Newspaper Archive of
The Woodville Republican
Woodville, Mississippi
October 6, 1923     The Woodville Republican
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October 6, 1923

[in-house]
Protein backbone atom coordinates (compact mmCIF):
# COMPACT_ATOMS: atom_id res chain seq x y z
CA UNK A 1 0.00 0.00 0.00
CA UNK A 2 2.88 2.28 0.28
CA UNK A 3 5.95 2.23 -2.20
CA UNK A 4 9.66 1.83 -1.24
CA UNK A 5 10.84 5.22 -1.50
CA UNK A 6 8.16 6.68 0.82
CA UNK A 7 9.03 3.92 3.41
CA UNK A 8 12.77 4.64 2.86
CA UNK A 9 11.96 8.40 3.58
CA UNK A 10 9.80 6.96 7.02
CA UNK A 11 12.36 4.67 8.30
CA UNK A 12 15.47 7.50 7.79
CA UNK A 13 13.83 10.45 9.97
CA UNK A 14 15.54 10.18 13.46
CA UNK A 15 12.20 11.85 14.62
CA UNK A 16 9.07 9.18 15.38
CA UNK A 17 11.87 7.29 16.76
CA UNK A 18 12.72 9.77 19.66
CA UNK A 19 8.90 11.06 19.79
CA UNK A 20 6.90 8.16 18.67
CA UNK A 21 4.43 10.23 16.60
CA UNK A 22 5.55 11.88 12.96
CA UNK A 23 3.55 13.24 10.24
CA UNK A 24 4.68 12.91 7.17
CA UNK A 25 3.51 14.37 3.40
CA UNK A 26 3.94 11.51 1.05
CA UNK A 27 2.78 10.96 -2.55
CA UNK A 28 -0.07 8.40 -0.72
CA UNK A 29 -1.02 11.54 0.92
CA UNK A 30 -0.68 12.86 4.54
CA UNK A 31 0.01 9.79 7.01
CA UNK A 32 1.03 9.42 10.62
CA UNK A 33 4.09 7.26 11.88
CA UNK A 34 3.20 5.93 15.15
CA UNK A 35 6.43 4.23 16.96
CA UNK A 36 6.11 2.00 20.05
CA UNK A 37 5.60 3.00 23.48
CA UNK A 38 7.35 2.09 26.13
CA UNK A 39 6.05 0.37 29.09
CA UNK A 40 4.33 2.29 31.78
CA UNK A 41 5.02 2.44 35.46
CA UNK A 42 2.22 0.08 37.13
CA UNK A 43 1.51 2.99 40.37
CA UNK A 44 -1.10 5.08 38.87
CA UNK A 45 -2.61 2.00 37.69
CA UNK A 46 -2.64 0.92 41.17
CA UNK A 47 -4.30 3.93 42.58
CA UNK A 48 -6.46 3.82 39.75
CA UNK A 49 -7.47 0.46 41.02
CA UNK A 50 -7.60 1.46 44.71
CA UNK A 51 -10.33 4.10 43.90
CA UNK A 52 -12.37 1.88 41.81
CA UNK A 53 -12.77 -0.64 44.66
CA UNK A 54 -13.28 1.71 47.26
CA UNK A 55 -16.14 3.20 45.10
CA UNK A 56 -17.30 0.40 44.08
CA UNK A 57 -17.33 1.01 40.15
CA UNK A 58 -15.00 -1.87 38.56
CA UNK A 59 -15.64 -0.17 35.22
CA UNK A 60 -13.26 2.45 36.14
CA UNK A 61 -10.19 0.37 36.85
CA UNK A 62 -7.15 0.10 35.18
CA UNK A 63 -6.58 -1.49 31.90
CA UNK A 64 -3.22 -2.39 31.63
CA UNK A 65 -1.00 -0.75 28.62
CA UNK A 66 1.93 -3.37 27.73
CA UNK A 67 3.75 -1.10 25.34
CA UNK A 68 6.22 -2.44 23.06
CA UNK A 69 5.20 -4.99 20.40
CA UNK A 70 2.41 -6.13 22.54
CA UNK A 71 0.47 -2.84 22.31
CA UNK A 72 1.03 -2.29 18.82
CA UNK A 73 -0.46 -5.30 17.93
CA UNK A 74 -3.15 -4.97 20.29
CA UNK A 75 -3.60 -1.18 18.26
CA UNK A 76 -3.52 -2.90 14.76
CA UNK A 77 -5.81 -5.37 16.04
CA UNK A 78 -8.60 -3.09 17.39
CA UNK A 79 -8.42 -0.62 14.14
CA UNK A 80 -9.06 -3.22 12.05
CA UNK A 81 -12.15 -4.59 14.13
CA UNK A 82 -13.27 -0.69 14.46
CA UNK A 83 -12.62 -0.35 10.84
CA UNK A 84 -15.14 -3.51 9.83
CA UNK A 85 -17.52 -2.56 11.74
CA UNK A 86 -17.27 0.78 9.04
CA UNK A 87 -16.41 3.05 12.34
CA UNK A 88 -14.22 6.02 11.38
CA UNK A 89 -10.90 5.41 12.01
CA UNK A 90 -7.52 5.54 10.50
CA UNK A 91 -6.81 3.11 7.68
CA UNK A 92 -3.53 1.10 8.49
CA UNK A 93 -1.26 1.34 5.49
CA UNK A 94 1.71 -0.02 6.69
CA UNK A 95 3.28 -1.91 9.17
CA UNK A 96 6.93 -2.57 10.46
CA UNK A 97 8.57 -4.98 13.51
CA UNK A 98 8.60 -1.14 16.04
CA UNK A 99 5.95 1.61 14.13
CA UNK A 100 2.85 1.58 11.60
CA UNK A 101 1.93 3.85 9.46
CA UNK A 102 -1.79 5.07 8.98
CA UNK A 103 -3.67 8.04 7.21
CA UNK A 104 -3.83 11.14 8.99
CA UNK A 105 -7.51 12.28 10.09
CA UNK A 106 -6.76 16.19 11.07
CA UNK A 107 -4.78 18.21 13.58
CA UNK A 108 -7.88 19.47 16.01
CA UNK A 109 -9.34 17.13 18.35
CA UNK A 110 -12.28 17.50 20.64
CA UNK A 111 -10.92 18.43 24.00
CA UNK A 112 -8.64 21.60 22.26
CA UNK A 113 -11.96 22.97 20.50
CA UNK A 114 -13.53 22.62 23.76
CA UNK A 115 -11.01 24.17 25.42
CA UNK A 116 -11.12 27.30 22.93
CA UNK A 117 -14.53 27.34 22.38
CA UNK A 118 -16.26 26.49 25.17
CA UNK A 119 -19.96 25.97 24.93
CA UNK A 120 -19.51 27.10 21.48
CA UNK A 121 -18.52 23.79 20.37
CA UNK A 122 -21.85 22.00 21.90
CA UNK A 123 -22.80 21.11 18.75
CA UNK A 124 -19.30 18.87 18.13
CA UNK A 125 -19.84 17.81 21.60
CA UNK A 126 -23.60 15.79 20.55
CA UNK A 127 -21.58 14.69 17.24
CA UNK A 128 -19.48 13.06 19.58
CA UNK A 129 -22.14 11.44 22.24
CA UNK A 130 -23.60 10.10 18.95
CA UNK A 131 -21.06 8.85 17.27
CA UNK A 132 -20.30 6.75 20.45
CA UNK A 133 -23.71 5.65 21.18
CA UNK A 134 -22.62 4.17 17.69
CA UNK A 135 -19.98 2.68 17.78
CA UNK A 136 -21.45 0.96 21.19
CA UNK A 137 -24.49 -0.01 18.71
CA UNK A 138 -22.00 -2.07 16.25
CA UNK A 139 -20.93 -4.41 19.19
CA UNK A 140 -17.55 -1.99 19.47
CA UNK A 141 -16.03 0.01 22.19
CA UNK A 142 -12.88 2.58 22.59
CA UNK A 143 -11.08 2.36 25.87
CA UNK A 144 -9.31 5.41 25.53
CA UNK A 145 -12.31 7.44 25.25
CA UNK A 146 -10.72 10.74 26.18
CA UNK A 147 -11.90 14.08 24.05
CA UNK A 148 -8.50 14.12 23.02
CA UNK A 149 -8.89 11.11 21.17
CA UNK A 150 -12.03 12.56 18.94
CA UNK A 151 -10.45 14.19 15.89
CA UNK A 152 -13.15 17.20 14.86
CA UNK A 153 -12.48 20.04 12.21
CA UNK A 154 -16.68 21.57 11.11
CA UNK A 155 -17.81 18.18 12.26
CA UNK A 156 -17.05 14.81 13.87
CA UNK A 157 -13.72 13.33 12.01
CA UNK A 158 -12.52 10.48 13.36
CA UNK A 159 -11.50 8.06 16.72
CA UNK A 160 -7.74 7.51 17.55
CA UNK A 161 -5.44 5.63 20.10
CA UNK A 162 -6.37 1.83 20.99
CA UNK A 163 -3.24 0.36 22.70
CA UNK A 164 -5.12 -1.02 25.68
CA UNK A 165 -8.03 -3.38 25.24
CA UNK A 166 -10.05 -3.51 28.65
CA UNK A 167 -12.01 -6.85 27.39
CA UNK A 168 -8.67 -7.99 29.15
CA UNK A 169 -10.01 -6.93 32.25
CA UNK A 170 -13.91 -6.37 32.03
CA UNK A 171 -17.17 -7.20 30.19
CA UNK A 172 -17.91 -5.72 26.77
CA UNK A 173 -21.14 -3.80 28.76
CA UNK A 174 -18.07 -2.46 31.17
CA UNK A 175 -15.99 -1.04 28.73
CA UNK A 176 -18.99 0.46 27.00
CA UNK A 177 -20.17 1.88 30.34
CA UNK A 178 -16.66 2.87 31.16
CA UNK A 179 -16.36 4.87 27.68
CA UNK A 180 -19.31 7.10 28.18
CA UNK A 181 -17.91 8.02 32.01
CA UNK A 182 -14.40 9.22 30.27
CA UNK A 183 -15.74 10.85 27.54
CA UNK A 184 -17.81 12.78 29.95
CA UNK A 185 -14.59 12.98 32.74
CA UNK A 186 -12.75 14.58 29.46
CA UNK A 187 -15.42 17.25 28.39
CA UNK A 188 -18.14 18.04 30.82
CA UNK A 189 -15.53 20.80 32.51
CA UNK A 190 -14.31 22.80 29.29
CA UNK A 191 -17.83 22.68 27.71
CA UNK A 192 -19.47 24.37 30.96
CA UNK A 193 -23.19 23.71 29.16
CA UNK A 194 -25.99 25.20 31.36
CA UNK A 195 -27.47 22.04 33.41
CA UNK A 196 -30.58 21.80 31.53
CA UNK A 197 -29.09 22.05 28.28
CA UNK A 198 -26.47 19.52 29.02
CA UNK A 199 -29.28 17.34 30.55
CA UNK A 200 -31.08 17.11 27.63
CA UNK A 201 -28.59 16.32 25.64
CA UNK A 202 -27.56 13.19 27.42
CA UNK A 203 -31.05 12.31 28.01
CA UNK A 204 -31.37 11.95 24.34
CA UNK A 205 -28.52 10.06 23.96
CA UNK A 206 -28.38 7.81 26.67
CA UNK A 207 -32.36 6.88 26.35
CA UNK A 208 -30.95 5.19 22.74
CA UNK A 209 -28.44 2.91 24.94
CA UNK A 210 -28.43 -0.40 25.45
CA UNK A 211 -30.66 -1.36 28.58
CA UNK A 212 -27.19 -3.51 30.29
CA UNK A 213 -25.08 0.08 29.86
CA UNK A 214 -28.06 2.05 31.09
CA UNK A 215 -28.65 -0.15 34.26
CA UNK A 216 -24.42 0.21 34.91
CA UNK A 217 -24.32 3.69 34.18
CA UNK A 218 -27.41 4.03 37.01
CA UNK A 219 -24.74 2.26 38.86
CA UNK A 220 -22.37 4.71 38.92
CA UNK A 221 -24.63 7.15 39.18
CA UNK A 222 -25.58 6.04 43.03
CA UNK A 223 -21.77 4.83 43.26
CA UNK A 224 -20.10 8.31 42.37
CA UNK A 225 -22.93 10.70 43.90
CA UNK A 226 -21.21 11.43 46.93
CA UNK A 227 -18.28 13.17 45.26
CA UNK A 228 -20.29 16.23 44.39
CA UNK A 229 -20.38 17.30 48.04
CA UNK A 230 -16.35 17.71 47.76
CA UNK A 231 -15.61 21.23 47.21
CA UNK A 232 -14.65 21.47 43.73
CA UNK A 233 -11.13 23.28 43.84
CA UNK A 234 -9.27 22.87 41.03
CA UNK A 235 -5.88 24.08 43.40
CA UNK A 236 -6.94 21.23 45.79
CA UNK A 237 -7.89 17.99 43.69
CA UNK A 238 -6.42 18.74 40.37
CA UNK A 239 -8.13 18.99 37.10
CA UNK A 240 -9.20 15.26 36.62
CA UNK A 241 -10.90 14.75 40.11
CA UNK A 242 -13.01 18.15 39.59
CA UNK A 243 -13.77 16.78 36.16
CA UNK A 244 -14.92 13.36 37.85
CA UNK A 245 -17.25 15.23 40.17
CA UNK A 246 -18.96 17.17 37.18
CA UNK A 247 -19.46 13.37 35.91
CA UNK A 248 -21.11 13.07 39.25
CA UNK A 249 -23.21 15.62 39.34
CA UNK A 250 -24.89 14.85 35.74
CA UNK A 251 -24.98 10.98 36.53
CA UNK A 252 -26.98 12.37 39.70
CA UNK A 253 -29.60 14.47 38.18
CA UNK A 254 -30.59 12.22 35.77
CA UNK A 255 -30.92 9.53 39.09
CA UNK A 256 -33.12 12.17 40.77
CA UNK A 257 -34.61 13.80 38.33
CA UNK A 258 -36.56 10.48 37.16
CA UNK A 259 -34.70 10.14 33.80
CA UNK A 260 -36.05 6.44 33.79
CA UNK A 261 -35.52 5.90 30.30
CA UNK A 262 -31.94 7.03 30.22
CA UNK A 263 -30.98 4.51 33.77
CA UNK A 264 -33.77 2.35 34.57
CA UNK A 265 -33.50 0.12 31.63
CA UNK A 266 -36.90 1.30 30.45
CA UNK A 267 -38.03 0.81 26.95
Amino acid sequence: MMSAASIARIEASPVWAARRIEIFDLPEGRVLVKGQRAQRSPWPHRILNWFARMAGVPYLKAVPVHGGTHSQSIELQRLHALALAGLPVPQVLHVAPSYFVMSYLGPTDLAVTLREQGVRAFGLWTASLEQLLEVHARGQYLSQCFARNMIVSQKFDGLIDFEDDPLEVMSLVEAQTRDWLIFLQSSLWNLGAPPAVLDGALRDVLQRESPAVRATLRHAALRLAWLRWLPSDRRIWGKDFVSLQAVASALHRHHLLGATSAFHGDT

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ov uoM r.Anoa _. I!00SundaySchool Our Feature oPage AND AILING imuM Brought Relief Whea 0dr Failed a RZV. p s. FITZWATE D" D. N. C.--'I was weak had trouble with my side. I had been take medicine for a :andnothing L to do me any good. My husband went to .the drug and he said to want the have for troubles.' He gave him a bottle of Lydia E. Pinkham's Vege- and In a was , housework, and now I am mat Gmly able to do every bit of that and n" g and ironing, but I help my hue- at the store and feel good all the s'---Mrs. L. K. MYERS, 1409 E.14th St., Wimmm-Salem, N. C. Feels New Life and Stre.gth Tene, N, H.--'qwasweak and run- 6wn and had backache and all sorts of tnmbles which women have. I found mt relief when taking Lydia P Pink- Em's Vegetable Compound and I also Lydia E. Pinkham's Sanative Wash. I am able to do my work and feel JBwlife and strength from the Vegeta- ehtg good has to be sulplemented doing good to amount to any- : IO'i'HERI GIVE SICK CHILD "CALIFORNIA FIG SYRUP" WaJmlesa Laxative for a BtlIouI Constipated Baby Or Child, onsflpated, bil- M.' feverish, or . leL colic Babies   Children love //' _ ' ,. genuine 00O'N "ifola ig  ,j. I, J[t weetens the  stemach and  - the liver and bowels acting with- eqt griping. Contains no narcotics or MChing drugs. Say "California" to :r dm]ggist and avoid counterfeits! Theist upon gemline "California Fig yrUp" which contains directions. Advertisement. "Jhen Peace Fled Also. 'Tourlst--Is this a quiet place? IPIsherma n--It was until people arted coming here lO tirol :lulet. :STOMACH MISERY, S , INDIGESTION Pape's Diapepsin" is the quickest, Imrest relief for Indigestion, gases, Ktulence, heartburn, sourness or omnch distress caused by acidity. A tablets give almost immediate tonmch relief. Correct your stomach and digestion tow for a few cents, ]Druggists sell millions of packages of lape'a Dlapepstn.Adv. Tt's hard to convince a man that he the real thing when a bigger man m him down, NELl = THAT BAD BACK I you tortured with constant back- -tired, weak, all unstrung after mt exertion? Evening find you out and discouraged? Then look cr kidneys! When the kidneys - poisons accumulate in the sys- md U. nagging backache, tb- pum," headhes and dizziness., ,, feel nervous, irritable and 'blue, likely suffer annoiag bladder ir- teghritie. Do.'t wazt. "eglevt may lead be serious kidney sickness. Use Doa's Kidney PtIs. Dorm's have thousands and should help you. Vt" eghbor! ,  M:uissipp| Case Mrs. I., E. Turner, South Street. S.. W'inona, Miss., says: "My kidneys were weak and disor- dered and at night I could hardly rest on account of the condition of Dizzy at times made me awfully sick. A ft-lend ad- Vised me to usa Dean's Kidney Pills. After using them I started to improve and finally I was Gt Do's at A Stem, 0 a Box Religion and Stability. authorities of a large railway mlmny have started a movement to their employees to attend in their cespectlve eommunl- men are locked up for safe- ' than for safe-breaking. ,( Teacher of English Bible in the MoodS Bible Institute of Chicago.) (, 192. ,Wearers Newspaper Union.} LESSON FOR OCTOBER 7 ABRAHAM, A BLESSING TO THE WORLD LESSON TEXT----er 15:1-3; 15: 17-1g; 22:15-18. GOLDEN .TEXT--"In Thee shall all families of the earth be blessed."-- Gen. 12:3. PRIMARY 'N:)PI--Belng a Blessing to Others.. JUNIOR TOPIC--A Man Who Beoame a Blessing to the World. INTERMEDIATE AND SENIOR TOP IC---Abraham. a Religious Pioneer. YOUNG PEOPLE AND AI)ULT TOPIC --Abraham, a Religious I>ioneer, I. AJ0raham's Ance=tor (Josh. 24:2, 14= Abraham's people were idolaters. Very likely as a young man. he himself worshiped.idols. Tradition furnishes us with some lteresting storles touching his struggle against Idolatry. At any rate, his experience was such as "to well qualify him to be the head of a people whose God was the Lord. He knew how hopelessly disastrous idolatry was to the morals of the people, and, there- fore, would be able to lead them back to God, il. Abraham's Call (Gen. 12:1, el. Acts 7 :3). God came to hlm in Ur of the Chal- dees and sald unto him: 1. "Get thee out of thy country." One is tied to his country with a strong bond. Abraham had lived long enough to have formed strong artach- ments to his coumry. 2. "Get thee out from thy kindred." Abraham was not only to leave be- hind him his native land, but his rela- fives as well, even his father's house. Slnce his kindred were Idolaters, he must leave them. Abraham was to become a pilgrim, to be without a home Even in Canaan, the only land he ever owned, was a burial place. 3. "Into the land that I will show thee." He was not told what or. where the land was. He went out not know- Ing whither he went (Heb. 11:8). While he dwelt in tents during his earthly sojourn, yet "he looked for a city which hath foundations whose builder and maker is God" (Heb. 8:10). And thus he was a typical be- liever called out from his family and country, and renouncing idolatry, he walked by faith, testifying to his and succeeding generations to the faithful- ness of God. It costs to obey God. but there is an abundant recompense` II!. God's Promise to Abraham (Gen. 12:2-3 ; 18:17-18). L The Father of a Great Posterity (v. 2). This has been Uterally fulfilled. Hwe was not to go out primarily for a#z he could get, but for what he could 0: Te mlnistr and mlSslon- a-oget th-e]r : pei'sonal bless- Ings In the supreme Joy of their con- verts who are the fruits of their labor. No name in all history equals that of Abraham in its honorable influence. Hls Is the name of honor among Jews, Mohammedans and hristlans. They all acknowledge him as father. 2. A Blessing to Others (wv. 2, 8). He was not only to become great and to share God's blessings, bu i0 be a blessing to others. He has become a blessing to countless multitudes. This Is the prevailing law of the spiritual life--being blessed to be a blessing, hose who respond to this law become the very touchstone of God. so precious that God will bless them who bless them, and cure those who curse them. God makes common cause with HIs people. So vitally is He one with them that It is a serious thing to mis- treat them. To maltreat God's chil- dren Is to lift the hand against God. No one who goes against Him can prosper. Not ony is this so with ref- erence to wilful acts against His chil- en, but neglect or refusal to do good to them. Christ regards all acts for omagainst them as for or against IV. God Testing Abraham (Gen. 22:2-18). Abraham's faith was shown In that be obeyed the call of God and left his land and kindred, but his faith reached its hghest point in offering Isaac. For many years, he had welted for the fulfillment of God's promise as to hle heir. At last that promise was a reality. Abraham's hope was not the orzmry hope which fills the heart of every father, that hla name and work may be perpetuated through his A new nation and the world's Savior were to spring up from Abraham through this son. Through this gret ordeal, his faith responded enabllv4g hn to believe that God would give Isaac back from the dead (Heb. 11:17-19). GOd tries all HIS children. The more important, the more severe the trial. God's 8and. If one should give me a dish of sand and tell me there were particles of Iron in it, I might look for them with my eyes and search for them with my clumsy fingers, and be unable to de- tect them." but let me take a ma- net and sweep through lt, and how would it draw to Itself the almost in- visible particles by the mere power of attraction ! The unthankful heart, like my finger in the sand, discovers no mercies, but lit the thankful heart sweep through the day, and as the mag- net finds the Iron, so It will find In every hour some Heavenly blessing-- only the iron in God's sand Is gold.-- O. W. Holmes. Hltory of the Gospel. The history of the gospel has een the histoxy of the dewAopment and growth of Christian democratic Ideal. --EL W, Beecher. Heroism. II//]SqRATED FASHK}N3. DADD EVENING FAIRY STORY. KITCHKNCABINET Lad00 Don': Page f IV ud( __ Eve is,, Fairy e ; ELEPHANTS "I want to give a lttle talk on ele- phants." said Mrs, Elephant. "for to my elephantine mind there is nothing so interesting." "And we want to hear you talk. too," said the other elephants. Now all these elephants were In the circus and they were waving their heads back and forth, swaying very gracefully. "You know," Mrs. Elephant con- tinued, "1 am from India in the first place. That is to say India was the first place I was ever in. and little did I think In those days that I would travel so much. "I had no idea that I would see towns and towns and towns. Oh. the towns I have seen and the people I have seen! How many there have been. "I have seen so many small boys and small girls, so many fathers and mother so many big sisters and so many big brothers. "Also I have seen a good many medium-sized brothers and sisters. "Now some people will often say something unfair of an animal fam- ily when they may have known only one mmber of that family, They may say that that kind of an anhnal is cross and angry, or perhaps stupid. That always annoys me so. "You've got to Judge from the great number anal not from one or two. "It would not be fair if we saw one little girl who was a cry-baby to call all little girls cry-babies. "And It would not be fair If we saw one little boy who was a bully to say all little boys were the same. "So it is not true to say of animals that they are a certain way If one is Judging from only one or two they have known. "Now elephants are smart and they have gQod memories. That Is the truth. ometlmes they get very angry. They do not forgive Injuries, but neither do they forget kindnees. "Sometimes we are very naughty. I remember one time I knocked over ome wons--nothlnE was In them-- for the fun of the thing, aud then I saw how distressed and sad my cir- cas keeper looked, "But I am so strong it is hard for .he to realize that It Is naughty to be ptsyful with little things such as empty $.agonsI Very herd, hleed, for me to realize that. "We do a great deal of work in India in loading and in hauling good "1 Want to Give a Little Talk." about and here in the circuses help load and unload. "It Is fun, too. We always know Just what to do  we go about it without any waste of time or words or effort. We are very popular with the circus and if wrra naughty once in awhile our keeper understands, "They say that our cousins In the zoo seem so smart to thelr keepers. The keepers say it is more wonderful for elephant to do all these smart things than for animals who have been with human beings all their liveS. "Our zoo couslnm will cloe the dooxs leading Into their yards If fhey are cold and they take hold of the hose when they want to drink (first they turn it on) and then they save themselves all the trouble of filling their trunks mad then pouring the water down their thrats. '"his way'of the boee t 8o much more dlreet. "I the zoo, too, they tell a story of an African Piv E/ephant who Used to like to be taken walking with i keeper, but when he was brought back to his eisphant house he didn't like It so much and he uNd to drop to his knmm and dig hta tu=ks t the ground betore they reached hls house so that they had a hard time getting the ttm out and so etln htm back after his walk. "But I was   rst abot my travels. And. of oroe, tblJ I true of all of us, "How we have golm threq,h the dlb ferent towns, seeing the people and having them gaze upo us l "How they have kked at m with wonder, and in  town R  the &Ine` "Some creatures may travel, bat they. aren't noticed In every place they go--If in any place They may Walk through the towns and no one will look at them the second time, but l an elephant looked at a second time? 'kh, yes, to be a traveled elephant is a great thing beth for the elephant ell- NOVELTIES IN DAY DRESSES; " ,ii FOR SCHOOL OR BUSINESS I [',ASHlt)N and fickleness have been tlne might be used for the embrmd It" associated In emr minds for so long ered, pointed pnel at the front of the that thinking of ce suggests the other dress, and a similar decoration other. But, for once in the history of appears on the pockets, but in the dress, stylists complain, not of the fickleness, but of the steadfastness of fashion. It seems that the straight- line dress and the cloche hnt have out- stayed their welcome, so far as cre- ators of styles are concerned. But, in spite of Interesting substitutes of- sleeves the colored embroidery Ls un- expectedly omitted. Prep school clothes nd the clothes of the young lady who goes to eol- tege come Ln for a great deal of criti- cism from the older people if they do not conform trictl to what the Two Conservative Drrze feted, they cannot be (or have been as yet) ousted. Designers have therefore compro- mised with the feminine pnblie and are offering dresses that stick closely to the straight Hne but adroitly Intro- duce draperies, diagonal tiers, godets and panels. These presage a flaring skirt line and are Intended to lure us away from too much simplicity In the older people consider proper and mlt- able foe the age and occasion. Some- times their criticisms are unfair and unrumbl bat more often they feel that Tong Mlsa America has overstepped the bounds of  taste In dretng for the classroom. Two gtx)d-looklng, stylefui and prac- tical ahool frocks are hown In the lIIustratlom That at the left is of wool ert with an indistinct plal pattern. Collar, pockets and the front of the blouse are bound with white silk.  elbow-length sleeve has cuff of the same silk and ara fiulshed with tabs and tvered buttons. For a beeason school frock the at the right recommends silhouette. Many skirts are fulled at J ItllL It I the popular blouse and the side and hack, or even all around, [ skirt combination of cream crepe dO as shown in the two day drees e-I chine and a knitted fabrle in black tared here. land white and may be worn wry F dresses of this kind, petrel I comfortably with a little nete coat ISultab for  oe  Wear. twm, twill cords, Jersey, matelasse when  m ae(ther warm nor oi4 and eharmeen (which resembles brod o The b|ose and wide band about the cloth) and other woolens are usl. skirt are of the fiber fabric, while the Dark brown, blue and black share ho aleev  and pper part of the ors in color and are almost universally skirt are of the crepe de chine Pen- brightened by touches of vivid color tm biatlo le early soiled but equal- their decoration& In the dress at the ly attractive would be sand with right a belt appears, brightened with green or gray with blue. Both ga varicolored embroidery that reappears mnts show good designing. on the end of hanging straps, where It is accented by a fan of monkey fur placed back of it he sleeves ha thl have a long puff at the forearm. "It is e:sy to convince Ignorance concerning new things. It is not easy to convince knowledge." CELERY COMBINATIONS Those who eat the greatest variety of vegetables in season will need no blood purifiers or tonics Caleb- is especially good as a nerve tonic and ts said to be good for th'se suffering with rheuma- tism. Celery is one of the vegetables which combines well wlth meats, fruits, as well as other vegetables. Celery Soup.---Cut up three cupfuls of celery Into small pieces and bruise with a potato mash- er. Cook in boiling water tmtiI ten- der, then rub as much of the pulp as possible through $ sieve. Scald two and one-half cupfuls of milk, with a slice of onion, then remove the onion and add the milk to the celery pulp and liquor. Bind with three table- spoonfuls of butter, cooked with three tablespoonfuls of flour; season with salt and white pepper and add a beaten egg Just before serving. Creamed Celery in Cheese ShelL-- Prepare cooked celery by adding it to a cream sauce and a cupful of par- belled oysters. The oyster liquor may be used for part of the liquid in mak- ing the white sauce. Turn into a shell of pineapple or Edam cheese, cover with buttered crumbs and grated cheese and wrap the cheese in a browu paper. Bake until thoroughly hot. Re- move the paper and serve on a folded npkin. Celery Croquettes.--Cook together one large l)tato and three-quarters of a cupful of chopped celery until ten- der. Remove the potato and mash it fine. Drain the celery, mix It with tle potato; add two tablespoonfuls of chopped pecans, one-half tablespoonful of butter and turn out to cool. Form as usual into croquettes and fry In deep fat. Serve hot with any sauce. Stuffed Ceiery.--Take white, tender stalks of celery, wash and wipe dry and fill with a seasoned cheese mix- tare. One may use cream chase. F4- mento cheese, or a mixture of two chees Fill the stalks and cut them Into half-inch lengths. Arrange on head lettuce and serve with French dreSng. The stalks may be left four or five inches long and served In that manner, or serve them with a simple salad, one stalk on the side of the salad plate. "rhere are two ways of filling a place. One is to grow up to it, and the other is to swell up to it." FIUIT DISHES The banana is  fruit always found in the ordinary market. It is delicious served fresh or cooked, and often adds a touch of flavor to a dish, taking It out of the ordinary, class of plain foods. Baked Ba'nanaL --Take one-hal cupful of sugar, one tablespoonful of starch, one-half teaspoonful of salt: mix well aid stir this mixture Into s cupful of boiling.water and cook until free from any raw, starchy taste. Add" two tablespoonfuls of lemon Juice, two tablespoonfuls of grape Jelly and, when blended, pour this sauce in a buttered baking dish. Cover with a half-cupful of crumbs and bake until the buttered crumbs are brown and the bananas feel softened. Breakfast Fried Apples.--Core, after washing and wiping dry, four large apples; slice in quarter-Inch slices, without removing the skins. Melt two tablespoonfuls of butter In s hot fry. Lug Inn, put in the apples and cover immediately. Cook briskly for a few minutes, then turn over with a broad spatula. When the apples are soft and well cooked, sprinkle lightly with sugar and brown. Cinnamon may be added if liked. Serve hot with break- fast bacon or sausage Piquante Corktail.--Take one cupful of canned cherries, three tablespoon- fills of candled ginger, chopped, one- half cupful each of powdere sugar al orange Julce,.one-third of s cupful of grapefrt Juice and one cupful of canned pears cut in cubes, Place the fruit in cocktail glasses and pear the Juice over it. Sprinkle each giaaa with a half-tablespoonful of chopped ginger. Baked APplee With Bananae six large apples, one cupful of strained hoey, one tablespoonful of butter. one and one-half bananas and marshmallows. Wipe, core and peel the apples. Place them in s saucepa with the honey and butter. Simmer, turning often to cook until tender, but long enough to lose their shape` Remove to a casserole and insert a quarter of'a banana in each cavity made by the core. Place a marshmal- low on top and bake in a quick oven long enough to puff and brorn the marshmollows. Serve at once. Plum Conserve--Take one basket of plums, four and one-half pounds of sugar, one pound of pecans, three pounds of raisins; four oranges, rind and pulp; three lemons, rind and pulp, Grind all through a meat grinder and cock until thick. Seal in jars. Pur Ask Your Loca WriteNow tor 32-Page Illus- trated Booklet The Lloyd One Qualification Walton (to me half a dozen of those monger "Throw them "Yes ; then I can go wife I caught 'era. I fisherman, but I'm no hold Words. To Insure llnens, use laundry. It good Don't treat your f paupers even if cl I hom Hall's local and internal, ful tn the fo w,r Sold b F. |. CHENEY Better "Thls portratt tier than she did ae.  i "Of course, me, much better tha Me-Up. Some men are even refuse to let l Last wor CO Stop In Tano-pach Iding, duce dayat yor, one Teething chaf.n subdued tthing, fatted fretful